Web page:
I saw Paris for the first time the way a lot of people do, in a photograph. Quintessential Paris in an 8 x 10 frame.
As I grew older, I thought it no coincidence that I had developed an appetite for croissants, relished the scent of lavender and preferred stripes over solids. I had amassed a collection of scarves so vast they barely fit in my petite apartment, and my shelves were adorned with books about Parisian style and French fashion.
But I was nearing my thirtieth birthday and had still not visited Paris. And while I don’t know where the hysteria behind turning thirty comes from, I can attest that the panic is real and that I was no exception. Turning thirty is a lot like New Years’ Eve – an event filled with great expectation with a belief that the outcome somehow predicts the rest of the year or in my case, the next ten. With the next phase of my life on the horizon, I had two choices: I could stay home wishing that I was in Paris, like I had done every other year, or I could wake-up in Paris when that fateful September day arrived.
I spent the next six months saving; settling into life on a snug a budget. I reasoned that the finale would justify the sting that accompanied passing by my favourite shops which had once been a regular stop on my way home from work.
When September had finally arrived, I was happy to bid farewell to my self-inflicted restraint. I printed my ticket, gripped my passport and prepared for the seven hour journey.
My hotel was located in the sixteenth arrondissement and as I left the Metro station, I was enchanted by the cafes and bistros that dotted Avenue Victor-Hugo. It was three in the afternoon and each eatery was filled with the melodic sound of Parisian banter, accompanied by bouts of laughter and clinking glasses.
My room was “cozy”; Cherry mahogany furniture and a bathroom with just enough space to fit a toilet and shower. By the time I had unpacked, dusk had fallen and I ventured back down Victor Hugo in search of the Eiffel Tower. When my peaceful walk was interrupted by hoards of people drifting in the same direction, I knew I was getting close.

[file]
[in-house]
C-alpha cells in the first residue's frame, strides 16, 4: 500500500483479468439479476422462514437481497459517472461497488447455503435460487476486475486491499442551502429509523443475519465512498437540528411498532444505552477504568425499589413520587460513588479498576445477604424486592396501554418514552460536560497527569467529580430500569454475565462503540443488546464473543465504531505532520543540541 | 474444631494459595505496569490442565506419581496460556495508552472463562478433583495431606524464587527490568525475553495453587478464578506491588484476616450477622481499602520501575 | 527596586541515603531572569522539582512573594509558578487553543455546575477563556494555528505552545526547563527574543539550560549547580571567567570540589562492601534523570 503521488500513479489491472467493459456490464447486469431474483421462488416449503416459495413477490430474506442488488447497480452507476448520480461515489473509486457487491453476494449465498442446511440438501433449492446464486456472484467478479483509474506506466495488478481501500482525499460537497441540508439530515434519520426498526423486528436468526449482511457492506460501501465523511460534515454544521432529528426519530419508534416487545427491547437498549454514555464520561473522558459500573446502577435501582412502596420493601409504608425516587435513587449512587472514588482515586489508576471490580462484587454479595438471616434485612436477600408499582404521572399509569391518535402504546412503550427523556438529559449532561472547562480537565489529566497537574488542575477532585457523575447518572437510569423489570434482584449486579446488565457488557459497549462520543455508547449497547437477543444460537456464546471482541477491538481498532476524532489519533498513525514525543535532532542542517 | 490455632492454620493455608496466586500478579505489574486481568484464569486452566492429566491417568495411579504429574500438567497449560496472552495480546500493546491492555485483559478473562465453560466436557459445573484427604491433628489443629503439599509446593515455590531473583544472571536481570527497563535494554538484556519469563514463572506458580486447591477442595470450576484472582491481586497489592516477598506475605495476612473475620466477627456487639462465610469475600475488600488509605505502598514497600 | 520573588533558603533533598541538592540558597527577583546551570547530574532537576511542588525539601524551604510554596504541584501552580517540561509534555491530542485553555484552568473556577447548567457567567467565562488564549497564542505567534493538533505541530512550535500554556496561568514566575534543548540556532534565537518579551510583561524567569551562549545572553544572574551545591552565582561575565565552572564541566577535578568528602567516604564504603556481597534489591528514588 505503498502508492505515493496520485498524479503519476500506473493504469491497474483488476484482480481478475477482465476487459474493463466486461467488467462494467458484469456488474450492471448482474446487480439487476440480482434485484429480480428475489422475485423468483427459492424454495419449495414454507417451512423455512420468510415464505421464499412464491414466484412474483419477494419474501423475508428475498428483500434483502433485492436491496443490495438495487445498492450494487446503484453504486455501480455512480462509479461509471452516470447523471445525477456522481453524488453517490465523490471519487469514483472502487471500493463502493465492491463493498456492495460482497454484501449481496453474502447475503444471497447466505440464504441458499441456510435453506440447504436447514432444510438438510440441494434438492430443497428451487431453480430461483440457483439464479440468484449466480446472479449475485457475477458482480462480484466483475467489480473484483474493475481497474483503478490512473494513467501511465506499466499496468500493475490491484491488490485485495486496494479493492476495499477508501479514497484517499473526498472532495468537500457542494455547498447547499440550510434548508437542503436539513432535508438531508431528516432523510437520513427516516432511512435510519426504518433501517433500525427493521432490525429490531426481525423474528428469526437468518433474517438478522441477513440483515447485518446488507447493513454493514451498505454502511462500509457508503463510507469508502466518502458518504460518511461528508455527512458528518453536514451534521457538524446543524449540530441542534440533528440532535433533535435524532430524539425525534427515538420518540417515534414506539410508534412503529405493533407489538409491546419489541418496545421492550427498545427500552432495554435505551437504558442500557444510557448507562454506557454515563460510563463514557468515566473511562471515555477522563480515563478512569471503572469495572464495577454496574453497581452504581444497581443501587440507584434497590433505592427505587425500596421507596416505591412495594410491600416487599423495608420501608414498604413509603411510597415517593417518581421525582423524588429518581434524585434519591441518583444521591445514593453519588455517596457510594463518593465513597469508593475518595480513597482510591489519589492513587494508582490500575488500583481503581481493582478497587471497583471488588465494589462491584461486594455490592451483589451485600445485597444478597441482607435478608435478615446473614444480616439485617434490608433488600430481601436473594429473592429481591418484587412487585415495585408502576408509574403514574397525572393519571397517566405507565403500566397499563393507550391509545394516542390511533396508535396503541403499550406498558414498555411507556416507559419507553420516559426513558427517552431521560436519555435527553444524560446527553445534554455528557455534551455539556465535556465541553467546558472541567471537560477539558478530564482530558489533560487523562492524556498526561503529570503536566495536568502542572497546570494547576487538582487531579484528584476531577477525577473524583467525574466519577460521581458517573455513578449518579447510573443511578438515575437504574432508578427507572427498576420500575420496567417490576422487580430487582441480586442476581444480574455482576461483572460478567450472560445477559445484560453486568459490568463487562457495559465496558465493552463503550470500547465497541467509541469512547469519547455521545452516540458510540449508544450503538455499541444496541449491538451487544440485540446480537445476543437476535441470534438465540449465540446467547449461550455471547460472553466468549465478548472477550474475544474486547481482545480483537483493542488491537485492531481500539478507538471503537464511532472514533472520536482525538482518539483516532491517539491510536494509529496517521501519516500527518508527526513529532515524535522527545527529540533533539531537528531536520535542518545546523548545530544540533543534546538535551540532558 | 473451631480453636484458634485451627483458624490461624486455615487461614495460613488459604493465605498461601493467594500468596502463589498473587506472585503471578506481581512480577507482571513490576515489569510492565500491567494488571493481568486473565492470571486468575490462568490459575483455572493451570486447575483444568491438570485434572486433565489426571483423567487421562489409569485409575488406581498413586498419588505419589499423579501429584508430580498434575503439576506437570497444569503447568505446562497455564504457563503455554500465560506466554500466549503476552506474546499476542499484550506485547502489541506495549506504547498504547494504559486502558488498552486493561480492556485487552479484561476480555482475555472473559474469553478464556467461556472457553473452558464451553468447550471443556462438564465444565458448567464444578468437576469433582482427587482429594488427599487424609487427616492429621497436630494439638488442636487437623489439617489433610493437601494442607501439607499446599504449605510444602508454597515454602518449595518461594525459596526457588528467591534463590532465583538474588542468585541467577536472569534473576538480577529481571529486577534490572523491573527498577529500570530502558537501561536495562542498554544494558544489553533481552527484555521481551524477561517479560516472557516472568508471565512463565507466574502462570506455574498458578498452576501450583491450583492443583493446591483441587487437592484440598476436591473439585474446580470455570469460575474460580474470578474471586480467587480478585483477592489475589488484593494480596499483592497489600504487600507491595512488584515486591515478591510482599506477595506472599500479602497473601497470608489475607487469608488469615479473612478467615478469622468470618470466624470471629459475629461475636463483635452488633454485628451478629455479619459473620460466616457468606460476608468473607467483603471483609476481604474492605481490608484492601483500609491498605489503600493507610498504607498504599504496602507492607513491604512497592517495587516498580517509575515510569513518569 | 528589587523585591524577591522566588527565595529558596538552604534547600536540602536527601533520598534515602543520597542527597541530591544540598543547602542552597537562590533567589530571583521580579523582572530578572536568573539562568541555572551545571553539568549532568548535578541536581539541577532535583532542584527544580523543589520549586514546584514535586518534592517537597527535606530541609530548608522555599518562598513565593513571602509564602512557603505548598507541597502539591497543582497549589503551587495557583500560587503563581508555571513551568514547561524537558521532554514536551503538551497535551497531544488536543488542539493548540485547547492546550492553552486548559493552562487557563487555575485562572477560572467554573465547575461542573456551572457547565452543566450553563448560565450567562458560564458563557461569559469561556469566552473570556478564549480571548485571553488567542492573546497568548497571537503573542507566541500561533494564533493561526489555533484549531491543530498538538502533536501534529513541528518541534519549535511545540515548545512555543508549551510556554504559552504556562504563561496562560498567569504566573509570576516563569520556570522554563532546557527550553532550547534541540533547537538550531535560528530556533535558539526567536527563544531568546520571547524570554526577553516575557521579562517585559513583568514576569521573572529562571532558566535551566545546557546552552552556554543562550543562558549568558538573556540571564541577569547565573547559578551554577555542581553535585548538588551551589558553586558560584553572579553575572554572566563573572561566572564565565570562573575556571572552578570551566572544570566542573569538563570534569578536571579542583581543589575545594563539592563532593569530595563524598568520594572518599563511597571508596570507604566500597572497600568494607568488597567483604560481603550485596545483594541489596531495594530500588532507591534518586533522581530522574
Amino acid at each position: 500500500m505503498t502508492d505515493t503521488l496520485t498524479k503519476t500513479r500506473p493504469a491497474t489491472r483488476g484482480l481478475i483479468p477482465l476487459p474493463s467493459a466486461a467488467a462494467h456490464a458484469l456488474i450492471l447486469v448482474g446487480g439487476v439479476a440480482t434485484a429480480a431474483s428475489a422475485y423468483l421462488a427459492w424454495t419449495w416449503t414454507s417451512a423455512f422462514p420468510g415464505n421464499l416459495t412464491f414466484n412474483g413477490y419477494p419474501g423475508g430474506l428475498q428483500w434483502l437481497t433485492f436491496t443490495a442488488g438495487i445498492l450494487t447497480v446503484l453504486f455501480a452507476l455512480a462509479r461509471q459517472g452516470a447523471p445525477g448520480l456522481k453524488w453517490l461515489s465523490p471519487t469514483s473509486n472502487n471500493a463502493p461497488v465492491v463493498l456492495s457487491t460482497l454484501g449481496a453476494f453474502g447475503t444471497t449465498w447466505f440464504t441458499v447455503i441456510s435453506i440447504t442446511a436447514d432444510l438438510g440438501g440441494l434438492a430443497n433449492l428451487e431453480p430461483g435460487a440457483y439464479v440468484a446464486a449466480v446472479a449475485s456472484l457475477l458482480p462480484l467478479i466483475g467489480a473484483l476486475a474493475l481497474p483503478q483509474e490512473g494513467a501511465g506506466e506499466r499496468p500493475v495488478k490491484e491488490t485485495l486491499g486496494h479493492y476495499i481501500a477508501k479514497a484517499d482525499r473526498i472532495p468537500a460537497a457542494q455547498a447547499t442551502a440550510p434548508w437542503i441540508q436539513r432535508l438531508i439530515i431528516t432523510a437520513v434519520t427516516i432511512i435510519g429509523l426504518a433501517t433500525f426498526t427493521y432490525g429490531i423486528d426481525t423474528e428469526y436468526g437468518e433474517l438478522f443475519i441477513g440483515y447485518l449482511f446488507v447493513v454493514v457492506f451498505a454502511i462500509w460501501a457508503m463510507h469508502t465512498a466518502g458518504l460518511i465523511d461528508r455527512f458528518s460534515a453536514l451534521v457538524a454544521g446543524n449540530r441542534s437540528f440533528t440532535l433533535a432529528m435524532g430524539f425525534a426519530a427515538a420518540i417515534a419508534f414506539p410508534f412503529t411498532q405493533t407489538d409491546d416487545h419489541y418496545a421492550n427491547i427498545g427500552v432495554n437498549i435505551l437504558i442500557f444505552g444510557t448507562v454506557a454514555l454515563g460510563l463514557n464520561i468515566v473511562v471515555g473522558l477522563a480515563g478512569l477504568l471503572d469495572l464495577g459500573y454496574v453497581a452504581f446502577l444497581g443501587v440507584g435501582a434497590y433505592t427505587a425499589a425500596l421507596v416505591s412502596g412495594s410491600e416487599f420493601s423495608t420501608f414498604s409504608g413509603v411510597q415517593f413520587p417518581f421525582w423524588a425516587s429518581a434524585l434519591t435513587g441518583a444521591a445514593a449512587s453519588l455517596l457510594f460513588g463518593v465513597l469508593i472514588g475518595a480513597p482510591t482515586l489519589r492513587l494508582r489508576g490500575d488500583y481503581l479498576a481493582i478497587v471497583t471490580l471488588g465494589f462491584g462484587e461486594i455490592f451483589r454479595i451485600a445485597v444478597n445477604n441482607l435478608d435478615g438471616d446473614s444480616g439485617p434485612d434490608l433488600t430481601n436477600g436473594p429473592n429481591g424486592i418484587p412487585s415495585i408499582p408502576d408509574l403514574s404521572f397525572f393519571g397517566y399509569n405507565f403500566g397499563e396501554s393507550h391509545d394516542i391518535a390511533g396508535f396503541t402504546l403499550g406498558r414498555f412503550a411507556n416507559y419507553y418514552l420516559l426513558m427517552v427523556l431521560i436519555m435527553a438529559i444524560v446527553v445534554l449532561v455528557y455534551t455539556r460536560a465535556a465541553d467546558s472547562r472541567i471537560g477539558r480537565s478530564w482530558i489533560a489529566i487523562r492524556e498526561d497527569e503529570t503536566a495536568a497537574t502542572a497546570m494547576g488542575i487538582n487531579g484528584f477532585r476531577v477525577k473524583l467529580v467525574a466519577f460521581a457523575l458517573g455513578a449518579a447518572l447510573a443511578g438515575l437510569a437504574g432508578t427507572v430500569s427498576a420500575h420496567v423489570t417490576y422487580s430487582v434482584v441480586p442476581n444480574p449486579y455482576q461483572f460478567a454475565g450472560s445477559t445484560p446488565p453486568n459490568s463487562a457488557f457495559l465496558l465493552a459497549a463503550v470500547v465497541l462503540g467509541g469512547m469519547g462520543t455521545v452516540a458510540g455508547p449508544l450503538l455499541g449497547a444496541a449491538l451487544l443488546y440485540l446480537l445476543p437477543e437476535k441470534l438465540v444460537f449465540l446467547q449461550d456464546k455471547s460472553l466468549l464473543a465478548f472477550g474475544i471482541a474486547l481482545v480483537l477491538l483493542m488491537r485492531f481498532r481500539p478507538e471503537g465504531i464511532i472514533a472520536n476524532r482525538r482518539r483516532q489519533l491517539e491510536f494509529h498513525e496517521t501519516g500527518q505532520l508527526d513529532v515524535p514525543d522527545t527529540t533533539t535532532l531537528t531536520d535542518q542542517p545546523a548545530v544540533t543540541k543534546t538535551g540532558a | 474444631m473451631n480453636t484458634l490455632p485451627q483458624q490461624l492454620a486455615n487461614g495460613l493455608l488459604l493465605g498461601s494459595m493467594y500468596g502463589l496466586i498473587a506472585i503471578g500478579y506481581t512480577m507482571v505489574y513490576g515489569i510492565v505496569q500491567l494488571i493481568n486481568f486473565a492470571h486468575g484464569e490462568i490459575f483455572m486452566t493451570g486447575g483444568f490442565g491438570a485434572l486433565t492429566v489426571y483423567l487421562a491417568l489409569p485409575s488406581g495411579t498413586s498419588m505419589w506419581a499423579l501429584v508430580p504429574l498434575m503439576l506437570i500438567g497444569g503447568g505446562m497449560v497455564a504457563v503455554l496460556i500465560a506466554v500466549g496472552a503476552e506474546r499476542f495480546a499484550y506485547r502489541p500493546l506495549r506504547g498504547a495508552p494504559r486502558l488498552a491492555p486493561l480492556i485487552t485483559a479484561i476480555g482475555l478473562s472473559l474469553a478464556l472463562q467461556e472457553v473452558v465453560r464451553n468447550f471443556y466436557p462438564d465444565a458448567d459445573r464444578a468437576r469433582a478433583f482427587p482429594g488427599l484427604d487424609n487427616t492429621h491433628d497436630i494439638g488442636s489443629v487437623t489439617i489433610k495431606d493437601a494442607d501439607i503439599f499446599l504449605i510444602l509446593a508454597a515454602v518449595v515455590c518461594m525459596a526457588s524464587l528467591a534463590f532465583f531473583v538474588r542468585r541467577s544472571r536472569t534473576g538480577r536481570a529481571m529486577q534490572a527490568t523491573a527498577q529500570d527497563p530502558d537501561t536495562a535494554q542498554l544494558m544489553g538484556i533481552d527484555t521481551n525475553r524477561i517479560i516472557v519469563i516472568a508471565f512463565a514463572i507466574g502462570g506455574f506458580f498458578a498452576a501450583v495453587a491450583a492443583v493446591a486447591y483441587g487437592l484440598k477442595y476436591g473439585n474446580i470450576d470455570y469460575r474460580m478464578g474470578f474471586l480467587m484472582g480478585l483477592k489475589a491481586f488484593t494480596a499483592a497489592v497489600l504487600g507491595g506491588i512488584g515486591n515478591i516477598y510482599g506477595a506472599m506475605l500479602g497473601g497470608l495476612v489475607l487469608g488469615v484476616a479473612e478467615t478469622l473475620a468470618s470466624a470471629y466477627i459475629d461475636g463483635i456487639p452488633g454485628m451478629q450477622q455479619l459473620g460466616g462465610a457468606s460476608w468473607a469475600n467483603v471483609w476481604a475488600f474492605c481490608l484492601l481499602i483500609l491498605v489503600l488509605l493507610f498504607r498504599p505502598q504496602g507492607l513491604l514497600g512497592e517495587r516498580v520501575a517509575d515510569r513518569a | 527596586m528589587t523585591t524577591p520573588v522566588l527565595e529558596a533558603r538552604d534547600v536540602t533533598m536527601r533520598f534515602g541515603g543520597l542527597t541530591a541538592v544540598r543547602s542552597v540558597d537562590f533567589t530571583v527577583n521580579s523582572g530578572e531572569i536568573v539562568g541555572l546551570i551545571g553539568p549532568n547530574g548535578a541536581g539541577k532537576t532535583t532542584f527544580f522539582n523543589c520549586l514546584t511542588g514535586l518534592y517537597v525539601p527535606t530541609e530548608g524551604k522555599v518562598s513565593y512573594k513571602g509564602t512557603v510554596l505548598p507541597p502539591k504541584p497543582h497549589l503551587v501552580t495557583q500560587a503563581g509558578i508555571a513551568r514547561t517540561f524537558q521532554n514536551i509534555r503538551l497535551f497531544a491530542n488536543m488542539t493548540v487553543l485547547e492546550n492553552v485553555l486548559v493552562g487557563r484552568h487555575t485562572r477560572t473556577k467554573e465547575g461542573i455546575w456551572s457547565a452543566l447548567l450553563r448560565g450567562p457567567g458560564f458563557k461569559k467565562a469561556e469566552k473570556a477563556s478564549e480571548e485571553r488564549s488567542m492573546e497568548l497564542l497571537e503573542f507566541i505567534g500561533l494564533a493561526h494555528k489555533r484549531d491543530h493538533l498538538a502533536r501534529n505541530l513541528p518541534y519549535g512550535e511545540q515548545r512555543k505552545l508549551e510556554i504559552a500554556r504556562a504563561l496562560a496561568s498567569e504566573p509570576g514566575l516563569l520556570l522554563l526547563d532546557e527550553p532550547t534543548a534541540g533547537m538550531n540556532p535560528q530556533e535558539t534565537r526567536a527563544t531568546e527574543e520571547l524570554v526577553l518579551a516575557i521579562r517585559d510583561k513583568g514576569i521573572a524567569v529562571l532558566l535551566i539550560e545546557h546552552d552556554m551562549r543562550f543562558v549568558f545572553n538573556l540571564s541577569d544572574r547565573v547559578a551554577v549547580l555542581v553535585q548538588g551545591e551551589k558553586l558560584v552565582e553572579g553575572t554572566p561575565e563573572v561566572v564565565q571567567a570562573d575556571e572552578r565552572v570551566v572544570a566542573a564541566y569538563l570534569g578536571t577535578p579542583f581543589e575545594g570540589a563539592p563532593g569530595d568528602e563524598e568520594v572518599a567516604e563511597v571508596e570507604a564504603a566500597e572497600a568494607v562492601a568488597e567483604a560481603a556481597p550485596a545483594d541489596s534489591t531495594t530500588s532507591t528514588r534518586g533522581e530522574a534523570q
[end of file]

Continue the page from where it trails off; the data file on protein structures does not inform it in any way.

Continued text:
Although I had seen the Eiffel Tower many times before in pictures, its grandeur was palpable and I was overwhelmed by emotion as I approached it. This iconic landmark represented style, indulgence, luxury and class. I sat on the steps of the Trocadéro and watched it sparkle. As it grew later, I headed back to my hotel, tiptoeing past a picnic blanket of people surrounded by candles, sharing a bottle of champagne and a baguette. I gazed at a couple dancing; their figures so dark I could only see their outlines glimmering against the backdrop of the Eiffel Tower. Entranced, I nearly collided with a man wearing a tuxedo riding a bicycle. If heaven is a place on Earth, I’d found it.
I spent the next several days roaming the streets and exploring the city. I became fascinated by how at-ease French women are with red lips, even in the morning. I studied a woman on the train wearing a weathered cotton t-shirt, an unkempt bun and bright red perfectly painted lips. The equation was wrong by many fashion standards, but somehow it worked. I indulged in every pastry imaginable, and wondered how these women kept such svelte figures, when I was prepared to shop for new pants out of necessity.
Halfway through my week it was official – my thirtieth birthday had arrived. I started thinking about what Paris was like in its thirties – a mecca of jazz, aristocrats and artists; virtually the centre of the universe. Perhaps thirty isn’t such a bad number, I thought. Paris had made it through its thirties still retaining the same allure, and while I may not be able to play jazz or paint a decent picture, with any luck, maybe I could do the same.